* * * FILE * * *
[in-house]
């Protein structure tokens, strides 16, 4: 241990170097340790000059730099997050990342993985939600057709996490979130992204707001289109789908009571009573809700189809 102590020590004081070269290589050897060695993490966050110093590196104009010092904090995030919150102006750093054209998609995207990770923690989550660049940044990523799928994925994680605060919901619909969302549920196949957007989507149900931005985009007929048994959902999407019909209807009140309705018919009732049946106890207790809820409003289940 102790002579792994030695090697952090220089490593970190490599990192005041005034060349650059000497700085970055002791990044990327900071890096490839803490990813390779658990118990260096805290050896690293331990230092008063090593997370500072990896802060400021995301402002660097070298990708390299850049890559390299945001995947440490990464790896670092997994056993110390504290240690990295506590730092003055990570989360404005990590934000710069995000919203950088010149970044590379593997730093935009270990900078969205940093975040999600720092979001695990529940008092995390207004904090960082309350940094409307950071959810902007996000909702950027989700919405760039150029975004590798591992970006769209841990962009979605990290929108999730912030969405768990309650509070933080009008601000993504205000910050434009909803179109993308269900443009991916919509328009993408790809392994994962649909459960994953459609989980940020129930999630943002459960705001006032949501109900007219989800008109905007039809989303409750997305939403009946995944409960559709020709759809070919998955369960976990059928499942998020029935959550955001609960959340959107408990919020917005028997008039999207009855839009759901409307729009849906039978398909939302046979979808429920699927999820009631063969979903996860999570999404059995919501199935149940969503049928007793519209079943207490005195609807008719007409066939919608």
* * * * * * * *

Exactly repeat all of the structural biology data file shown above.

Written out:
[in-house]
């Protein structure tokens, strides 16, 4: 241990170097340790000059730099997050990342993985939600057709996490979130992204707001289109789908009571009573809700189809 102590020590004081070269290589050897060695993490966050110093590196104009010092904090995030919150102006750093054209998609995207990770923690989550660049940044990523799928994925994680605060919901619909969302549920196949957007989507149900931005985009007929048994959902999407019909209807009140309705018919009732049946106890207790809820409003289940 102790002579792994030695090697952090220089490593970190490599990192005041005034060349650059000497700085970055002791990044990327900071890096490839803490990813390779658990118990260096805290050896690293331990230092008063090593997370500072990896802060400021995301402002660097070298990708390299850049890559390299945001995947440490990464790896670092997994056993110390504290240690990295506590730092003055990570989360404005990590934000710069995000919203950088010149970044590379593997730093935009270990900078969205940093975040999600720092979001695990529940008092995390207004904090960082309350940094409307950071959810902007996000909702950027989700919405760039150029975004590798591992970006769209841990962009979605990290929108999730912030969405768990309650509070933080009008601000993504205000910050434009909803179109993308269900443009991916919509328009993408790809392994994962649909459960994953459609989980940020129930999630943002459960705001006032949501109900007219989800008109905007039809989303409750997305939403009946995944409960559709020709759809070919998955369960976990059928499942998020029935959550955001609960959340959107408990919020917005028997008039999207009855839009759901409307729009849906039978398909939302046979979808429920699927999820009631063969979903996860999570999404059995919501199935149940969503049928007793519209079943207490005195609807008719007409066939919608």